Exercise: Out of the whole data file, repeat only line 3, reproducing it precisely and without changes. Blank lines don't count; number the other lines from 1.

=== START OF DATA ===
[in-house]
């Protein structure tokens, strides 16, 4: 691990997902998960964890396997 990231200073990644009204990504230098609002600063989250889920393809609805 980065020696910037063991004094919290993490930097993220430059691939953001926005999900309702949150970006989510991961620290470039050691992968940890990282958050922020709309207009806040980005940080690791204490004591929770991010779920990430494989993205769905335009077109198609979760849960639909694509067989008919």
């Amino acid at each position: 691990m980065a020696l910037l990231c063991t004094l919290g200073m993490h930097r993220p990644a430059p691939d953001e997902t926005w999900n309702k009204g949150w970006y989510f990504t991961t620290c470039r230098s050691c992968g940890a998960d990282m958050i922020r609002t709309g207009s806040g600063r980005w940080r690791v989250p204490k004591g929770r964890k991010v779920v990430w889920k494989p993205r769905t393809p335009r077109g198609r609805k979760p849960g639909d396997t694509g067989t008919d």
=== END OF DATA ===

């Amino acid at each position: 691990m980065a020696l910037l990231c063991t004094l919290g200073m993490h930097r993220p990644a430059p691939d953001e997902t926005w999900n309702k009204g949150w970006y989510f990504t991961t620290c470039r230098s050691c992968g940890a998960d990282m958050i922020r609002t709309g207009s806040g600063r980005w940080r690791v989250p204490k004591g929770r964890k991010v779920v990430w889920k494989p993205r769905t393809p335009r077109g198609r609805k979760p849960g639909d396997t694509g067989t008919d």